Electronic waste

How many times have you replaced a house hold appliance or cell phone or computer and where do you dispose of the old ones. Did you know that this waste is called e-waste?
E-waste describes loosely discarded surplus, obsolete or broken electronic devices. E-waste includes ICT equipment, consumer electronics and small/large house hold appliances. A rapid change in technology, low initial cost, and planned obsolescene have resulted in a fast-growing surplus of e-waste around the globe. We do not want to throw our e-waste in landfills because it usually contains hazardous toxic materials such as lead. CFC’s, mercury and arsenic will eventually become part of our food-chain if we dump our electronic waste in landfills. Electronic waste contains both hazardous and valuable materials. Recycling and disposal of e-waste may involve enough risk to workers and communities, great care must be taken to avoid unsafe exposure in recycling operations and leaching of materials such as heavy metals from landfills and incinerator ashes. Informal processing of electronic waste can cause serious health and pollution problems. Contaminates such as lead, mercury, brominated and flame retardants can find their way into landfill sites.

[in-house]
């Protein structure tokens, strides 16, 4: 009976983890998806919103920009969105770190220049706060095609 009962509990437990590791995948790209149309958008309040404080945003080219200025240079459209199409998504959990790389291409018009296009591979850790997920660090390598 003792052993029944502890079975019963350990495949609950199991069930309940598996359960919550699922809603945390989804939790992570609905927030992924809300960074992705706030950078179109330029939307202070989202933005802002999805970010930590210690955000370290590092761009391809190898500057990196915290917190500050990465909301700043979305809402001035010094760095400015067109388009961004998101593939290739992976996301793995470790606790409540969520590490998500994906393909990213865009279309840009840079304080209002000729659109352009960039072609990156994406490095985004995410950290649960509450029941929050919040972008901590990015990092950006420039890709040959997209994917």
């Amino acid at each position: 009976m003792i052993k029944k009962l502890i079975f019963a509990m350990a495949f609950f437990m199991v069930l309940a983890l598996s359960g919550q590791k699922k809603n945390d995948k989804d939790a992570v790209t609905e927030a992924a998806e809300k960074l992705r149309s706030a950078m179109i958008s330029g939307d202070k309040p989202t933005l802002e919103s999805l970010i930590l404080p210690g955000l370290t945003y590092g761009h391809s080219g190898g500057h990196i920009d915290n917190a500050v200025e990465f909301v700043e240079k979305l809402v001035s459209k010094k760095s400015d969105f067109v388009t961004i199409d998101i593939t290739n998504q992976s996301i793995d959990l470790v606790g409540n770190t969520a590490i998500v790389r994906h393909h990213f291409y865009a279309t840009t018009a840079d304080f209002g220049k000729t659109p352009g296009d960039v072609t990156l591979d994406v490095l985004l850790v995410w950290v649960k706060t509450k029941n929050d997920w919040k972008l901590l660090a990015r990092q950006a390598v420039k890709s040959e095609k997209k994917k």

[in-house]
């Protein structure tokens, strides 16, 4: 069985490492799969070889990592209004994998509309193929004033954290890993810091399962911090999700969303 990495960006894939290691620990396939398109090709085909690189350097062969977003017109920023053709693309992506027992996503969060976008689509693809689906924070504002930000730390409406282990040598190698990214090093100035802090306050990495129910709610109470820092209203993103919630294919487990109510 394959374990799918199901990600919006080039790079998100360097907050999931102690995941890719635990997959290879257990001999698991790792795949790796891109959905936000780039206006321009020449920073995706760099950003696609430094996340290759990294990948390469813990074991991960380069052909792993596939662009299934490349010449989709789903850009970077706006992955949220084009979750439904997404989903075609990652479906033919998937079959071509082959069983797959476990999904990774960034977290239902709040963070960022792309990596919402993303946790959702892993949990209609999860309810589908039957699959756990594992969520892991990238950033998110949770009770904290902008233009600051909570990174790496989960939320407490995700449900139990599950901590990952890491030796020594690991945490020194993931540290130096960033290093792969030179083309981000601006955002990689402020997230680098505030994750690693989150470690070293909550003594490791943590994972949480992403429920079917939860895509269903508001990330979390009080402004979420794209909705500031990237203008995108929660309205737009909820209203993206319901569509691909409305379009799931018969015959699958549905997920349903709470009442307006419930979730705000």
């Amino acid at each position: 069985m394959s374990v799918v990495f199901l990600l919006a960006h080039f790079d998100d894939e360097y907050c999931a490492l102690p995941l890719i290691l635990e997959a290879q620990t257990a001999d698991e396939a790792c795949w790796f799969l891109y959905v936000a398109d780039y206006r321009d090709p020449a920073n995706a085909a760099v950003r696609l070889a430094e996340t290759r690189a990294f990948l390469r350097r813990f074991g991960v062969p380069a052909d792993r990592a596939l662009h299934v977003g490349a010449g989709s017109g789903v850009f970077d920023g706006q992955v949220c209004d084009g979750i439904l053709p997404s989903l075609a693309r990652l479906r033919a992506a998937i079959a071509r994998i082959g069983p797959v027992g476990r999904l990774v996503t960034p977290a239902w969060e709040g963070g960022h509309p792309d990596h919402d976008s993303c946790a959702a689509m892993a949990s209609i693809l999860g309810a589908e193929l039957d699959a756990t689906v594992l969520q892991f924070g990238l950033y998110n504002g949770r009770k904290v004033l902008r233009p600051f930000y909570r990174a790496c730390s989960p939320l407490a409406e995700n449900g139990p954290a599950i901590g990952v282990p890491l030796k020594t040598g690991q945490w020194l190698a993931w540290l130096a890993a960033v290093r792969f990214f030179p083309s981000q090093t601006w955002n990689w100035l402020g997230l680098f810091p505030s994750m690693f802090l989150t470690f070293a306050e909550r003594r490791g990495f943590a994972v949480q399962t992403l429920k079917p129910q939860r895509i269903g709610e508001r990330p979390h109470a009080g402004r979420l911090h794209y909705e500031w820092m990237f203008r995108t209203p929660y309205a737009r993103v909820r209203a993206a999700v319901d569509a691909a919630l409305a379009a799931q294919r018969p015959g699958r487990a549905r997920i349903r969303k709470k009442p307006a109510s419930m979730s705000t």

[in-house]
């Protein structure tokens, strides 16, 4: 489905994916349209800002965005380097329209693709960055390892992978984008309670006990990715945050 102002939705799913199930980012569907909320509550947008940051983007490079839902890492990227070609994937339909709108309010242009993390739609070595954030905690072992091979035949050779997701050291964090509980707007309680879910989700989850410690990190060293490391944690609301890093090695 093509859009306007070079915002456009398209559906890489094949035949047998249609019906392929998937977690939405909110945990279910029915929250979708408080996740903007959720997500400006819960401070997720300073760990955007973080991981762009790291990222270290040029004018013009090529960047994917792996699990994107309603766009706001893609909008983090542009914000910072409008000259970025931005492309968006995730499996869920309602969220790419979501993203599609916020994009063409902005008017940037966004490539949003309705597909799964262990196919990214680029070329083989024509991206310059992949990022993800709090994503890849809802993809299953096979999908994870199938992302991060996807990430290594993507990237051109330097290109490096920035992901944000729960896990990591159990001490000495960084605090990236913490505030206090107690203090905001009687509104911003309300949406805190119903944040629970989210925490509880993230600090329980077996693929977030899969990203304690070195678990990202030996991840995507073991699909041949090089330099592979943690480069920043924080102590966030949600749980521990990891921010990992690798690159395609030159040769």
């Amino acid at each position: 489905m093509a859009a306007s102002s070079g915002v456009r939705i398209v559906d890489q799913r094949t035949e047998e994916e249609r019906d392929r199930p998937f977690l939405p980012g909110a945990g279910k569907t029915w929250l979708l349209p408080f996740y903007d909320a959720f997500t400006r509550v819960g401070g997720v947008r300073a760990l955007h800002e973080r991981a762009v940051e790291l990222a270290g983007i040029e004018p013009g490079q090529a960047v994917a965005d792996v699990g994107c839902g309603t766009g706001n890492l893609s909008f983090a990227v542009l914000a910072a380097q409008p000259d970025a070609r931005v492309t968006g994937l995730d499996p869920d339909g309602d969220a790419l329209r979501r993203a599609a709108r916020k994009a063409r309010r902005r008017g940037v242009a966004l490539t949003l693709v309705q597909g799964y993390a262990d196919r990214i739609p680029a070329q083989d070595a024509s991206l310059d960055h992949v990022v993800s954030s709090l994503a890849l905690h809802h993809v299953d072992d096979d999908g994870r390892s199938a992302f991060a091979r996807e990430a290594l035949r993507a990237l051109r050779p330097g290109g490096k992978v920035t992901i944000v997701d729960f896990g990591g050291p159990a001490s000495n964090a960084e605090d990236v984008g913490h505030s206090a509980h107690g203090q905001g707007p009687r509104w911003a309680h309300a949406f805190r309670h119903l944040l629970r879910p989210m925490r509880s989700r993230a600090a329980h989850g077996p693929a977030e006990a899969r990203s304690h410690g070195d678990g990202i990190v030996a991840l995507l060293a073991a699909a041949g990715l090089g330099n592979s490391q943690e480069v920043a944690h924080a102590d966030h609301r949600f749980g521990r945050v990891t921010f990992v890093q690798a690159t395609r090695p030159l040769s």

Majority of e-waste is disposed of in landfills, where it can eventually create health problems through human exposure. Currently less than 10% of e-waste produced is reused or recycled. 80% of the worlds e-waste is transported to Asia and most of it winds up in China.
The best thing for you to do is ensure that your e-waste is taken to places it can be properly disposed of.
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